Alligator attacks spike in Florida for disturbing reason
There has been a spike in dangerous alligator attacks in Florida recently -- and the weather may be to blame.
On July 9, a 71-year-old woman was attacked by a gator in a gated community in Fort Myers. Just days earlier, a gator nearly bit the arm off of a golfer in Charlotte County. The week before, an alligator bit a 10-year-old boy vacationing in Arcadia.
A number of factors contribute to the recent spike in attacks.
"Alligators are more active when temperatures rise," explained a spokeswoman for the Florida Fish and Wildlife Conservation Commission, told FOX News. "That fact, combined with this being a popular time of year for people to recreate near the water, creates the potential for human-alligator interactions."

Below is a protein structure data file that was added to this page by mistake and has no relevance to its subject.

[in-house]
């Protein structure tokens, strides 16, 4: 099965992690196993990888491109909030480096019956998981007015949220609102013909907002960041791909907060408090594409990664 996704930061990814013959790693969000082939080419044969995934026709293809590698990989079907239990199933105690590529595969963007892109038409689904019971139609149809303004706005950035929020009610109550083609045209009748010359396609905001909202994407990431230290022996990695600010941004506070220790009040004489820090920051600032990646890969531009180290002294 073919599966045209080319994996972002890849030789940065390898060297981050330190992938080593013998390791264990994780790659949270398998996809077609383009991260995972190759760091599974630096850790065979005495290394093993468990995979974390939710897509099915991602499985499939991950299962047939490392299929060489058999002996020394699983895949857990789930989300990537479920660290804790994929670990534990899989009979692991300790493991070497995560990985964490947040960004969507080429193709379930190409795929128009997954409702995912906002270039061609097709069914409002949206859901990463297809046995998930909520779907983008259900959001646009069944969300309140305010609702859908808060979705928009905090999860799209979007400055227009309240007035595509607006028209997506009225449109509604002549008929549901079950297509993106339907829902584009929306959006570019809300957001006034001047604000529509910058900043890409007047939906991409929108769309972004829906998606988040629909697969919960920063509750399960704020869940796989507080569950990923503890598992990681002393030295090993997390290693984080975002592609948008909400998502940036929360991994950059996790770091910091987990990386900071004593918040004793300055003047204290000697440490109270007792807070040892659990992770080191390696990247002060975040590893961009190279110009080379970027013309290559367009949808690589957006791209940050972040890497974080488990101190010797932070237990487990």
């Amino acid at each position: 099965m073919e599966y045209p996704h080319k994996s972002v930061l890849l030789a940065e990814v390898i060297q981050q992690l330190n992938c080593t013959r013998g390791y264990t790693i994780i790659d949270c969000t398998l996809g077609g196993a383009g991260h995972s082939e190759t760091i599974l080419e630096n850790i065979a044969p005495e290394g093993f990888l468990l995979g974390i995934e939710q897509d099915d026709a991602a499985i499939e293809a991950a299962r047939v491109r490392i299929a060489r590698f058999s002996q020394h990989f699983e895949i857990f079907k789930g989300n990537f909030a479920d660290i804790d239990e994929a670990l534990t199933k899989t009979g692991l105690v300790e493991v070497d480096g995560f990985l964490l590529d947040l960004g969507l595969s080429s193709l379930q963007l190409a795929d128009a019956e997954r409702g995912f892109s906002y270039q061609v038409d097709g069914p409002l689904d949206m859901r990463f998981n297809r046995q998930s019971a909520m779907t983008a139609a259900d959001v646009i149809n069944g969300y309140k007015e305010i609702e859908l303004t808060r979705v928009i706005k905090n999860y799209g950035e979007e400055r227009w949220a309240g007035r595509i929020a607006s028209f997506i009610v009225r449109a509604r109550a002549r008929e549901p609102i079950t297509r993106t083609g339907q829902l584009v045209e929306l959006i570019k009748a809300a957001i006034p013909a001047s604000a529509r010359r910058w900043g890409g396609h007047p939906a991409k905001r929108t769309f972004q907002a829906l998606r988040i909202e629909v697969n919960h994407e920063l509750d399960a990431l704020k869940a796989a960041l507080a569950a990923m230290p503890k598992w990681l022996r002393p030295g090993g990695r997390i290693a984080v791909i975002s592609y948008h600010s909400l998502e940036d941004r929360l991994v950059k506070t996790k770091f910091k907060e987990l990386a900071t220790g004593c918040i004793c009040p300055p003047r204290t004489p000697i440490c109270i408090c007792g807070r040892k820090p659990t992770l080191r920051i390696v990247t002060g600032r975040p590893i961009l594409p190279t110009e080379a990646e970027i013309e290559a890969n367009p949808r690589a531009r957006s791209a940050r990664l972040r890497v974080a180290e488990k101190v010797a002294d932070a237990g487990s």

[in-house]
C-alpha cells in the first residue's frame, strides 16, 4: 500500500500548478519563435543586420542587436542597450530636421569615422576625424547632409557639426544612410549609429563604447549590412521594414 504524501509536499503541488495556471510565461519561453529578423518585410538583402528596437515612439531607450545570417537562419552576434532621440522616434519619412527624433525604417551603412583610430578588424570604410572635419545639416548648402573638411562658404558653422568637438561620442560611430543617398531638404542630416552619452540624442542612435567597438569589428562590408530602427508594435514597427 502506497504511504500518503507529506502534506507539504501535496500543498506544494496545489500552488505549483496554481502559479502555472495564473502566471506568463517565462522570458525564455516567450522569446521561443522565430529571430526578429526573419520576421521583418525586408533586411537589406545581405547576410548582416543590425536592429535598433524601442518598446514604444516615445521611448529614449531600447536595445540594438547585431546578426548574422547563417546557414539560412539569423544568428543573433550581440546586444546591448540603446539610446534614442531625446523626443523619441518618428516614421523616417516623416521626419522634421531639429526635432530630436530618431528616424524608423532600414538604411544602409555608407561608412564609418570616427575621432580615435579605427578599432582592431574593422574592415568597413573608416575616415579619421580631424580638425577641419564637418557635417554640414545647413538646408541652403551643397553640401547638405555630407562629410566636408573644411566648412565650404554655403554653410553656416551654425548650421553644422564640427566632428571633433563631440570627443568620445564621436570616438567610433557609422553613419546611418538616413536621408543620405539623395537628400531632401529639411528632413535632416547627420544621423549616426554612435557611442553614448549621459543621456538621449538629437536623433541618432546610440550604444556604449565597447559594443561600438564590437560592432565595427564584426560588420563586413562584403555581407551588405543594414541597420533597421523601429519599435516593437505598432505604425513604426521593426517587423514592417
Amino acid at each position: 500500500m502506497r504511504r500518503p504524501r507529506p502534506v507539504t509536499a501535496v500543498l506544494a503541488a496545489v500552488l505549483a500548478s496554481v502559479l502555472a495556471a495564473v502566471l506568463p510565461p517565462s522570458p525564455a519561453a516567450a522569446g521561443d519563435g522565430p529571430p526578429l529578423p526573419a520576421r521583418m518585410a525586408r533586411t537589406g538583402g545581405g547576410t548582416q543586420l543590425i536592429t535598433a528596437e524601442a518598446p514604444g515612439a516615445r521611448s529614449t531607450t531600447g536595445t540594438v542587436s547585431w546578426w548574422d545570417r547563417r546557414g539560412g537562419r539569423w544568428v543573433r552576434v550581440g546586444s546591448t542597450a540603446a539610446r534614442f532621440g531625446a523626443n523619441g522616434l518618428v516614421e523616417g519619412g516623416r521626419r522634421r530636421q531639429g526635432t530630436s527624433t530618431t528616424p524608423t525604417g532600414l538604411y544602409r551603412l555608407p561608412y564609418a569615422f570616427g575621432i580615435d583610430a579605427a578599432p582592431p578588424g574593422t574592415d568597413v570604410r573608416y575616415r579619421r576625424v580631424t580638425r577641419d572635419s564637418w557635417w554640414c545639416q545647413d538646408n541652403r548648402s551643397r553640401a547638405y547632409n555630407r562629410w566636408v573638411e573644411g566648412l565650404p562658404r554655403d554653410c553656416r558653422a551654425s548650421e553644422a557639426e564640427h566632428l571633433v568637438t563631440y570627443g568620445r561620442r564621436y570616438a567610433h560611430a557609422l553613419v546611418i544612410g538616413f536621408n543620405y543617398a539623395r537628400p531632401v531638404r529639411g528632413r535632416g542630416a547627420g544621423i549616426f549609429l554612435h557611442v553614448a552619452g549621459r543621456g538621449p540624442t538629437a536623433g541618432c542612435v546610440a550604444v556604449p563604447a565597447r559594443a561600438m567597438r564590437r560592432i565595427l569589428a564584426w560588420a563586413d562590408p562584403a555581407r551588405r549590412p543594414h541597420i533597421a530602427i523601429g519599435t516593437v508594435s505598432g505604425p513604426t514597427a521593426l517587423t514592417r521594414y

Officials confirm that there have been 16 bite incidents in the state, equaling the statewide record for attacks in a year, which was set in 2001.
With about 1.3 million alligators in the state, officials say most attacks don't result in serious injury.
"From 1948 to 2016, 388 unprovoked bite incidents have occurred in Florida," the spokesperson told FOX News. Some 24 of those attacks were fatal.
"FWC places the highest priority on public safety and administers a Statewide Nuisance Alligator Program (SNAP) to address complaints concerning specific alligators believed to pose a threat to people, pets or property," she added.